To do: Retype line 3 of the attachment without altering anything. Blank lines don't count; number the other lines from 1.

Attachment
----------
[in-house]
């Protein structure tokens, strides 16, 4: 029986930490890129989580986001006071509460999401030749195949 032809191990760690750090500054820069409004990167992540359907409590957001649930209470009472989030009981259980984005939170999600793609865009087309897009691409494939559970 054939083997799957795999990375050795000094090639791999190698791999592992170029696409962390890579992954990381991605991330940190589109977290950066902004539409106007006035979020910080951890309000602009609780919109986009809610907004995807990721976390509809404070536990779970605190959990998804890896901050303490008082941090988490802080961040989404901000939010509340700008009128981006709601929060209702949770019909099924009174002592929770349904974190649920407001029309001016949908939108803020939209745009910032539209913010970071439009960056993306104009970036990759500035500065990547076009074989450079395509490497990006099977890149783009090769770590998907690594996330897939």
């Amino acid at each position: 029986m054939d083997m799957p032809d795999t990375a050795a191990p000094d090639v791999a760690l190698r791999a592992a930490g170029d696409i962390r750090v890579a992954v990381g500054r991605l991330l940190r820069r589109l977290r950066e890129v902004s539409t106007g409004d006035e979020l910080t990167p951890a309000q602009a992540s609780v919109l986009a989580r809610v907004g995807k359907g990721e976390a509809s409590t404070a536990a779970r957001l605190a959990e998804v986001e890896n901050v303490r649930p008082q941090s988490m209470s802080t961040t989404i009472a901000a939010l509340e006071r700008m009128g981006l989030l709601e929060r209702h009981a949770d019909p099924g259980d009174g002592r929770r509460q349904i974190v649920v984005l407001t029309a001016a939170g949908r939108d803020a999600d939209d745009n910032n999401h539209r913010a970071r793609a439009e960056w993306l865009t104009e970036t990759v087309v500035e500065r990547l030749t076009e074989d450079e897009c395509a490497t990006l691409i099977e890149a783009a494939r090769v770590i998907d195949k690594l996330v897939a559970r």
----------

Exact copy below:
């Amino acid at each position: 029986m054939d083997m799957p032809d795999t990375a050795a191990p000094d090639v791999a760690l190698r791999a592992a930490g170029d696409i962390r750090v890579a992954v990381g500054r991605l991330l940190r820069r589109l977290r950066e890129v902004s539409t106007g409004d006035e979020l910080t990167p951890a309000q602009a992540s609780v919109l986009a989580r809610v907004g995807k359907g990721e976390a509809s409590t404070a536990a779970r957001l605190a959990e998804v986001e890896n901050v303490r649930p008082q941090s988490m209470s802080t961040t989404i009472a901000a939010l509340e006071r700008m009128g981006l989030l709601e929060r209702h009981a949770d019909p099924g259980d009174g002592r929770r509460q349904i974190v649920v984005l407001t029309a001016a939170g949908r939108d803020a999600d939209d745009n910032n999401h539209r913010a970071r793609a439009e960056w993306l865009t104009e970036t990759v087309v500035e500065r990547l030749t076009e074989d450079e897009c395509a490497t990006l691409i099977e890149a783009a494939r090769v770590i998907d195949k690594l996330v897939a559970r």